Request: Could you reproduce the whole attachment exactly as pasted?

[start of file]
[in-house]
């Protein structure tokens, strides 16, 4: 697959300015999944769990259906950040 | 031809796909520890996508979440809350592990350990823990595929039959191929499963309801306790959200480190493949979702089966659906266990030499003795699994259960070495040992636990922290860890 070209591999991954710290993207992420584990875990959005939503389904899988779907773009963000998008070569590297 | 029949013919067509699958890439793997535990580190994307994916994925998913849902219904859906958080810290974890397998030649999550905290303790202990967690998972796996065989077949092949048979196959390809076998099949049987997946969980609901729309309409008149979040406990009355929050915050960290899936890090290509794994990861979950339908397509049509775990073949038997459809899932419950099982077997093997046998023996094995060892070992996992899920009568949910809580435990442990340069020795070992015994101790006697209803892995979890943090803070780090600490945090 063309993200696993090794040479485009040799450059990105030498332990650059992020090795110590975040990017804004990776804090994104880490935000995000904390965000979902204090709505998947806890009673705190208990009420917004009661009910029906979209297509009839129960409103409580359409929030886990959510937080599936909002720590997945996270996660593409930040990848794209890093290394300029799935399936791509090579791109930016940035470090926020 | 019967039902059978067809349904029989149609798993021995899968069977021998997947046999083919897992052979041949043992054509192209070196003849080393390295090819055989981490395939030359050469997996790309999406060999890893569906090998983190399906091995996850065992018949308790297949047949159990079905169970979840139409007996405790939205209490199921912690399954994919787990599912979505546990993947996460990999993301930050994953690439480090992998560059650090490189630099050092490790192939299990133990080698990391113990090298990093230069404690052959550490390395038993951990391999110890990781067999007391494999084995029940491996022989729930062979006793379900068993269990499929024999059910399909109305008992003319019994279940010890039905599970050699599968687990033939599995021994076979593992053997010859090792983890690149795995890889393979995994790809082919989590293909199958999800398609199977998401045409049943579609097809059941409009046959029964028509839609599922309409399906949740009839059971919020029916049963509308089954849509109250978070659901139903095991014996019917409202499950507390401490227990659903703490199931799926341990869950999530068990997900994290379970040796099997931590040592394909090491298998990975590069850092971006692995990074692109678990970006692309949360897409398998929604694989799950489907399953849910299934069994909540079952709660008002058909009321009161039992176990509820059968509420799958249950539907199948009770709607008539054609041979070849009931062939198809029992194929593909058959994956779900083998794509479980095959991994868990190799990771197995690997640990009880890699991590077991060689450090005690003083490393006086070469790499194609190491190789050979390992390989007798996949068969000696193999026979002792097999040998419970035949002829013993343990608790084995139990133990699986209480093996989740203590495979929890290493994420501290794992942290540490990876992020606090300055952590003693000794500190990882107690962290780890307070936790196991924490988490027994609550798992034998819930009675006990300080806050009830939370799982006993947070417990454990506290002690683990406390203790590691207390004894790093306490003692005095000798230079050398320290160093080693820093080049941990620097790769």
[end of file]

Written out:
[in-house]
């Protein structure tokens, strides 16, 4: 697959300015999944769990259906950040 | 031809796909520890996508979440809350592990350990823990595929039959191929499963309801306790959200480190493949979702089966659906266990030499003795699994259960070495040992636990922290860890 070209591999991954710290993207992420584990875990959005939503389904899988779907773009963000998008070569590297 | 029949013919067509699958890439793997535990580190994307994916994925998913849902219904859906958080810290974890397998030649999550905290303790202990967690998972796996065989077949092949048979196959390809076998099949049987997946969980609901729309309409008149979040406990009355929050915050960290899936890090290509794994990861979950339908397509049509775990073949038997459809899932419950099982077997093997046998023996094995060892070992996992899920009568949910809580435990442990340069020795070992015994101790006697209803892995979890943090803070780090600490945090 063309993200696993090794040479485009040799450059990105030498332990650059992020090795110590975040990017804004990776804090994104880490935000995000904390965000979902204090709505998947806890009673705190208990009420917004009661009910029906979209297509009839129960409103409580359409929030886990959510937080599936909002720590997945996270996660593409930040990848794209890093290394300029799935399936791509090579791109930016940035470090926020 | 019967039902059978067809349904029989149609798993021995899968069977021998997947046999083919897992052979041949043992054509192209070196003849080393390295090819055989981490395939030359050469997996790309999406060999890893569906090998983190399906091995996850065992018949308790297949047949159990079905169970979840139409007996405790939205209490199921912690399954994919787990599912979505546990993947996460990999993301930050994953690439480090992998560059650090490189630099050092490790192939299990133990080698990391113990090298990093230069404690052959550490390395038993951990391999110890990781067999007391494999084995029940491996022989729930062979006793379900068993269990499929024999059910399909109305008992003319019994279940010890039905599970050699599968687990033939599995021994076979593992053997010859090792983890690149795995890889393979995994790809082919989590293909199958999800398609199977998401045409049943579609097809059941409009046959029964028509839609599922309409399906949740009839059971919020029916049963509308089954849509109250978070659901139903095991014996019917409202499950507390401490227990659903703490199931799926341990869950999530068990997900994290379970040796099997931590040592394909090491298998990975590069850092971006692995990074692109678990970006692309949360897409398998929604694989799950489907399953849910299934069994909540079952709660008002058909009321009161039992176990509820059968509420799958249950539907199948009770709607008539054609041979070849009931062939198809029992194929593909058959994956779900083998794509479980095959991994868990190799990771197995690997640990009880890699991590077991060689450090005690003083490393006086070469790499194609190491190789050979390992390989007798996949068969000696193999026979002792097999040998419970035949002829013993343990608790084995139990133990699986209480093996989740203590495979929890290493994420501290794992942290540490990876992020606090300055952590003693000794500190990882107690962290780890307070936790196991924490988490027994609550798992034998819930009675006990300080806050009830939370799982006993947070417990454990506290002690683990406390203790590691207390004894790093306490003692005095000798230079050398320290160093080693820093080049941990620097790769």